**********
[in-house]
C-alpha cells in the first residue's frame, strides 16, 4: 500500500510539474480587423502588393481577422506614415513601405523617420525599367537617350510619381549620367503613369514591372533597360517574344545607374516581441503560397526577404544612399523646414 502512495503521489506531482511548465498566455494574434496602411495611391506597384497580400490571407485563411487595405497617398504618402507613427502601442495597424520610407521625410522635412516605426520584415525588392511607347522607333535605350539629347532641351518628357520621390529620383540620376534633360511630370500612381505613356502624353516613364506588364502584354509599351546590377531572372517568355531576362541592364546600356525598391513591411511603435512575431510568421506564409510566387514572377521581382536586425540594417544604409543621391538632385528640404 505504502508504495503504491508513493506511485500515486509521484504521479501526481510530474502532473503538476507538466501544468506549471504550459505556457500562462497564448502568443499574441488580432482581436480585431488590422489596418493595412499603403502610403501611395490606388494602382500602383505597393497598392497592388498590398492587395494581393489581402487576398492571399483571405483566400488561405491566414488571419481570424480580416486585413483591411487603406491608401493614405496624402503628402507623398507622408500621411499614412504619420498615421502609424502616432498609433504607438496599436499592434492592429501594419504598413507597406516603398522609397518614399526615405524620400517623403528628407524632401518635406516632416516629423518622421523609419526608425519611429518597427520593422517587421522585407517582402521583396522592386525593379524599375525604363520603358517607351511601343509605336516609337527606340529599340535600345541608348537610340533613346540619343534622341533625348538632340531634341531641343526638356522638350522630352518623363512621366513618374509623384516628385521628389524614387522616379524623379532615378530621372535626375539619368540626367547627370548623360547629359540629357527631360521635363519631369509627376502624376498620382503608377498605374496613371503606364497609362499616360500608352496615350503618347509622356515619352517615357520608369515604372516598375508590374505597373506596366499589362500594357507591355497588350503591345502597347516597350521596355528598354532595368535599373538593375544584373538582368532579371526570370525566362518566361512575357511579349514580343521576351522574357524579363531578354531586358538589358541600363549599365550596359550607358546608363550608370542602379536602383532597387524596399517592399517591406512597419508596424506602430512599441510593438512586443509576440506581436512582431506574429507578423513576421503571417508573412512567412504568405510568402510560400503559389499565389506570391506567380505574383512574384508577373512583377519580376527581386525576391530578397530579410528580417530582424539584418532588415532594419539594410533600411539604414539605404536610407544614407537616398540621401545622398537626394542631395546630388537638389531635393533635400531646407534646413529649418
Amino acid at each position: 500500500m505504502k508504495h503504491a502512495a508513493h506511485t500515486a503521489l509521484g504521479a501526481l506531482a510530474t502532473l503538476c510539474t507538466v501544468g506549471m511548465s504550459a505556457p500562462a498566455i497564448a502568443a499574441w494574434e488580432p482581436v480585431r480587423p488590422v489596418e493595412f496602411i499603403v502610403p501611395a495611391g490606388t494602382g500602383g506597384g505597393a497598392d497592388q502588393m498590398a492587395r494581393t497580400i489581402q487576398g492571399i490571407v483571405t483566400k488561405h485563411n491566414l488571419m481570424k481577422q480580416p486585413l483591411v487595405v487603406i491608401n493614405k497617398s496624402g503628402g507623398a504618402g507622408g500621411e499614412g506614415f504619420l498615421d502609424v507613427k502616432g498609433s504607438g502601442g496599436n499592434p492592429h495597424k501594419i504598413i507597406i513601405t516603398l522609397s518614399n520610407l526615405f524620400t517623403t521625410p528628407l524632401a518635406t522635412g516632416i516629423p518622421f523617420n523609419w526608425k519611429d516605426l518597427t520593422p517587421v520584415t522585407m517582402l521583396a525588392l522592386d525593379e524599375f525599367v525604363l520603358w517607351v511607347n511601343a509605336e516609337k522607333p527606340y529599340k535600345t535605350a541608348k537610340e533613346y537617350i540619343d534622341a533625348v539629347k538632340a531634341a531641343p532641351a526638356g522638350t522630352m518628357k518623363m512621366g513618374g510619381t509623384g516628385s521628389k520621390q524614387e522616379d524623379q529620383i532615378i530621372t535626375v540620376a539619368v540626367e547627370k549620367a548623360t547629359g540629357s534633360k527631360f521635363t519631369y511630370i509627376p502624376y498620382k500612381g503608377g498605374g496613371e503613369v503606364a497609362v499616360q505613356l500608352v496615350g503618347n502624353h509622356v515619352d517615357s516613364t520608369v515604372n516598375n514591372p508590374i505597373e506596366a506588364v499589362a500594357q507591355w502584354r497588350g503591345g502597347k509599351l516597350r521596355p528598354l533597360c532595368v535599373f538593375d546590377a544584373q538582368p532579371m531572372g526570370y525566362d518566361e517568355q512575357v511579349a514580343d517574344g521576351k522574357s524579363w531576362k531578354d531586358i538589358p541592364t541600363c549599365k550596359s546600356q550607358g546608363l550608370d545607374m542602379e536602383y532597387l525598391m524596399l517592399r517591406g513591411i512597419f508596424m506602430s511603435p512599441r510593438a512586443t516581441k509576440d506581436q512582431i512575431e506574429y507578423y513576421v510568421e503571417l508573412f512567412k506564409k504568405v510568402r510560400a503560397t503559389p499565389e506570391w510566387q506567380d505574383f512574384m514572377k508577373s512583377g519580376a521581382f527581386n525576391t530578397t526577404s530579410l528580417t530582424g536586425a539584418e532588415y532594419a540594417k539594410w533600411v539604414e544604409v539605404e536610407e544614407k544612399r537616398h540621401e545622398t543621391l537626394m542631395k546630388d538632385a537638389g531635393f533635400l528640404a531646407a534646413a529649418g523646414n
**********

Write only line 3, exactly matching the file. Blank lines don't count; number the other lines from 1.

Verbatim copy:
Amino acid at each position: 500500500m505504502k508504495h503504491a502512495a508513493h506511485t500515486a503521489l509521484g504521479a501526481l506531482a510530474t502532473l503538476c510539474t507538466v501544468g506549471m511548465s504550459a505556457p500562462a498566455i497564448a502568443a499574441w494574434e488580432p482581436v480585431r480587423p488590422v489596418e493595412f496602411i499603403v502610403p501611395a495611391g490606388t494602382g500602383g506597384g505597393a497598392d497592388q502588393m498590398a492587395r494581393t497580400i489581402q487576398g492571399i490571407v483571405t483566400k488561405h485563411n491566414l488571419m481570424k481577422q480580416p486585413l483591411v487595405v487603406i491608401n493614405k497617398s496624402g503628402g507623398a504618402g507622408g500621411e499614412g506614415f504619420l498615421d502609424v507613427k502616432g498609433s504607438g502601442g496599436n499592434p492592429h495597424k501594419i504598413i507597406i513601405t516603398l522609397s518614399n520610407l526615405f524620400t517623403t521625410p528628407l524632401a518635406t522635412g516632416i516629423p518622421f523617420n523609419w526608425k519611429d516605426l518597427t520593422p517587421v520584415t522585407m517582402l521583396a525588392l522592386d525593379e524599375f525599367v525604363l520603358w517607351v511607347n511601343a509605336e516609337k522607333p527606340y529599340k535600345t535605350a541608348k537610340e533613346y537617350i540619343d534622341a533625348v539629347k538632340a531634341a531641343p532641351a526638356g522638350t522630352m518628357k518623363m512621366g513618374g510619381t509623384g516628385s521628389k520621390q524614387e522616379d524623379q529620383i532615378i530621372t535626375v540620376a539619368v540626367e547627370k549620367a548623360t547629359g540629357s534633360k527631360f521635363t519631369y511630370i509627376p502624376y498620382k500612381g503608377g498605374g496613371e503613369v503606364a497609362v499616360q505613356l500608352v496615350g503618347n502624353h509622356v515619352d517615357s516613364t520608369v515604372n516598375n514591372p508590374i505597373e506596366a506588364v499589362a500594357q507591355w502584354r497588350g503591345g502597347k509599351l516597350r521596355p528598354l533597360c532595368v535599373f538593375d546590377a544584373q538582368p532579371m531572372g526570370y525566362d518566361e517568355q512575357v511579349a514580343d517574344g521576351k522574357s524579363w531576362k531578354d531586358i538589358p541592364t541600363c549599365k550596359s546600356q550607358g546608363l550608370d545607374m542602379e536602383y532597387l525598391m524596399l517592399r517591406g513591411i512597419f508596424m506602430s511603435p512599441r510593438a512586443t516581441k509576440d506581436q512582431i512575431e506574429y507578423y513576421v510568421e503571417l508573412f512567412k506564409k504568405v510568402r510560400a503560397t503559389p499565389e506570391w510566387q506567380d505574383f512574384m514572377k508577373s512583377g519580376a521581382f527581386n525576391t530578397t526577404s530579410l528580417t530582424g536586425a539584418e532588415y532594419a540594417k539594410w533600411v539604414e544604409v539605404e536610407e544614407k544612399r537616398h540621401e545622398t543621391l537626394m542631395k546630388d538632385a537638389g531635393f533635400l528640404a531646407a534646413a529649418g523646414n